In our Legal Insights edition of 9 March 2015, we already adressed the recent decision issued by the District Court of Munich No I in Germany (Landgericht München I; the "Court") on the liability of directors for inadequate compliance organizations. In this edition, we will provide additional detail on the measures that – according to the Court – the directors should have taken to ensure an effective and adequate compliance system.
The Court held that with regards to recurring bribery suspicions, Siemens' management board should have reviewed the efficiency of the existing compliance system and taken the steps necessary to improve it. According to the Court, Siemens' management board failed to arrange for such steps in a sufficient manner.
The firm's former CFO, who stood trial in the present criminal case, and its other directors, had the obligation to create clear rules about whose main responsibility it was to ensure compliant behavior within the company. In light of the firm's size and its existing exposure to compliance breaches, a clear organizational allocation of compliance responsibility amongst the directors should have been implemented. Furthermore, directors should have ensured that the persons in charge of compliance had sufficient authority to draw the necessary consequences for violations.
The Court ruled that individual directors cannot rely on the argument that they had no right to instruct certain employees or departments, because this would contradict the overall responsibility of the management board for a functioning compliance system. The management board (and, therefore, also the firm's former CFO as a board member) should have actively stepped in and created an organizational structure to ensure direct reporting line with a corresponding disciplinary competence.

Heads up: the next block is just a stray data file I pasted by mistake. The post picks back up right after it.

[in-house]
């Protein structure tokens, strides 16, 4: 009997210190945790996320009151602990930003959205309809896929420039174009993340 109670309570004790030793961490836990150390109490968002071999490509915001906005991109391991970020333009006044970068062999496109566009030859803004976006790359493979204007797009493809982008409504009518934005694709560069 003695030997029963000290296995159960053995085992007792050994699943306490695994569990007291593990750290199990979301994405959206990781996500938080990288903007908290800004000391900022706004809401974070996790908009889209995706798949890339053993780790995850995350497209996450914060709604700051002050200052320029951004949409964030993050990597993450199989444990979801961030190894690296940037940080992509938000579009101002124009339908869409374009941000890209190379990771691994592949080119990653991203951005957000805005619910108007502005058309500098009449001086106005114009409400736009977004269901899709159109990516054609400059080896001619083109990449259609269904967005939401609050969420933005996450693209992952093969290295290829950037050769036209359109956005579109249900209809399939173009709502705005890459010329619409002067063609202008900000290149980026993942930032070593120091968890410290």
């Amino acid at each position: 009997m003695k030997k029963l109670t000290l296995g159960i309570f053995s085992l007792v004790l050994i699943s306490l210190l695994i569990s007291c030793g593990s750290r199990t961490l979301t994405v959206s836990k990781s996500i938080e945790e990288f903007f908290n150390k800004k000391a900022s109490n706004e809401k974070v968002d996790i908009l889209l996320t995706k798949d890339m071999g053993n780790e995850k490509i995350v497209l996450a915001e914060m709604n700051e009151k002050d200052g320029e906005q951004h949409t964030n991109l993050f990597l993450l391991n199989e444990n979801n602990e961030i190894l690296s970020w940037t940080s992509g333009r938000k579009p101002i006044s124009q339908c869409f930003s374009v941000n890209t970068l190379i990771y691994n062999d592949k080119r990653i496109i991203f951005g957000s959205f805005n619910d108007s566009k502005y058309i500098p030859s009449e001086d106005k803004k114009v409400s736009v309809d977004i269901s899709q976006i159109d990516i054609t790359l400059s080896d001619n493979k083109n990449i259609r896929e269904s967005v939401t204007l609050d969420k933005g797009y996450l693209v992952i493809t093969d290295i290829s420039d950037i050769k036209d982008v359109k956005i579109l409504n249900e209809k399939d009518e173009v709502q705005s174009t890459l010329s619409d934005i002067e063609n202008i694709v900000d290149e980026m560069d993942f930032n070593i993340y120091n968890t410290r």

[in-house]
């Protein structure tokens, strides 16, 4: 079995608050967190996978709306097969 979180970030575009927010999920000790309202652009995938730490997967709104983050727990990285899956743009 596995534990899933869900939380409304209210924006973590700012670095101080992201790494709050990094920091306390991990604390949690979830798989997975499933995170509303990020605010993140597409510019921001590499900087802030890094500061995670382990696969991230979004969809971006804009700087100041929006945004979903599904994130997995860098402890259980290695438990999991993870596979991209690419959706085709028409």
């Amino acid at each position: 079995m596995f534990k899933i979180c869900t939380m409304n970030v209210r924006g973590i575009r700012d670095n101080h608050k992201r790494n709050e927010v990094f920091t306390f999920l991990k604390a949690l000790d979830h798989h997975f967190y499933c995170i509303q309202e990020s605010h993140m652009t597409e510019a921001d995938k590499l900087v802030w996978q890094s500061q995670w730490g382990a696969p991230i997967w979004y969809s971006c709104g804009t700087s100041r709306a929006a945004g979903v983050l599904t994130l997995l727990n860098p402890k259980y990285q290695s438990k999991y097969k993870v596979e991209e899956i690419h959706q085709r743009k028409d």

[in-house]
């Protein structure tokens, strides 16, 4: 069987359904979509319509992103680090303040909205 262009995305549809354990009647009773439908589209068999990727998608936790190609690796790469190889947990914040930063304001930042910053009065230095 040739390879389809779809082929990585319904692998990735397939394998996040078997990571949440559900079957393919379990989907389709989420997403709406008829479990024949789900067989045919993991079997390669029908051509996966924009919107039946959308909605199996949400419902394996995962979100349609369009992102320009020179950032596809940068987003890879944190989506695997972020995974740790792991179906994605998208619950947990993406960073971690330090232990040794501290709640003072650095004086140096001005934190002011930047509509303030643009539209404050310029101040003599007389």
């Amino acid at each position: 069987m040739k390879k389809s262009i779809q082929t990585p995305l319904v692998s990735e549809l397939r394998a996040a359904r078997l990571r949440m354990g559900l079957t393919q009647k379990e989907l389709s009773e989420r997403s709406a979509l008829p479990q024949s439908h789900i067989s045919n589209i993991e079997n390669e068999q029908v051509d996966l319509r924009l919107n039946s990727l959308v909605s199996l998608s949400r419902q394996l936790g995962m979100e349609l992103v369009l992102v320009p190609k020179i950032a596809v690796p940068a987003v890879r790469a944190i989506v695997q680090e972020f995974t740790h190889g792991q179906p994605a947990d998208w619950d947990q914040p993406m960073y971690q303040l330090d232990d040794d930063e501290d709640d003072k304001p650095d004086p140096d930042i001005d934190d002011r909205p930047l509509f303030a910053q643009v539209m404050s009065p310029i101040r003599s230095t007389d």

Further, the management board ought to have made sure that it was being provided with the results of internal investigations, as well as information about personnel consequences and especially about how to fight the underlying system of continuing compliance breaches. Though the board took some measures in 2004, those had clearly not been sufficient– as indicated by ongoing breaches thereafter.
The Court also pointed out a specific contract in relation to Siemens' Nigerian business activities. This contract was brought to the former CFO's attention as a potential bribery case, since the commission it contained was too high. As a consequence, the former CFO should have taken care that all contracts in relation to the firm's Nigerian business activities were reviewed. By assuming a breach of duty in this regard, the Court implicitly establishes that a director's investigation duties are quite extensive: it is not sufficient for them to take care only of the case at hand, but rather they must also make sure there are no other similar cases.
One cannot stress too often that the omission of implementing an efficient compliance system and reviewing its effectiveness is a breach of duty. It is the obligation on the part of the entire management board to constantly review and verify that the implemented system is suited to prevent infringements of mandatory laws.
Fortunately, there are now both national (ONR 192050) and international (ISO 19600) standards that provide guidance to managers as to the principles of effective and adequate compliance management systems. For further information on these standards, please see our Legal Insights of 9 March 2015.
- Is the compliance system established within your corporation able to identify, control, and prevent compliance risks appropriate to the assessed risk of non-compliance?
- Is the entire management board being kept in the loop and do they have sufficient in-formation and power to create, monitor, and – if necessary – adjust a functioning compliance system?
- Does the compliance system provide clear reporting lines and sufficient power for the person in charge to draw the necessary personnel and structural consequences for compliance violations?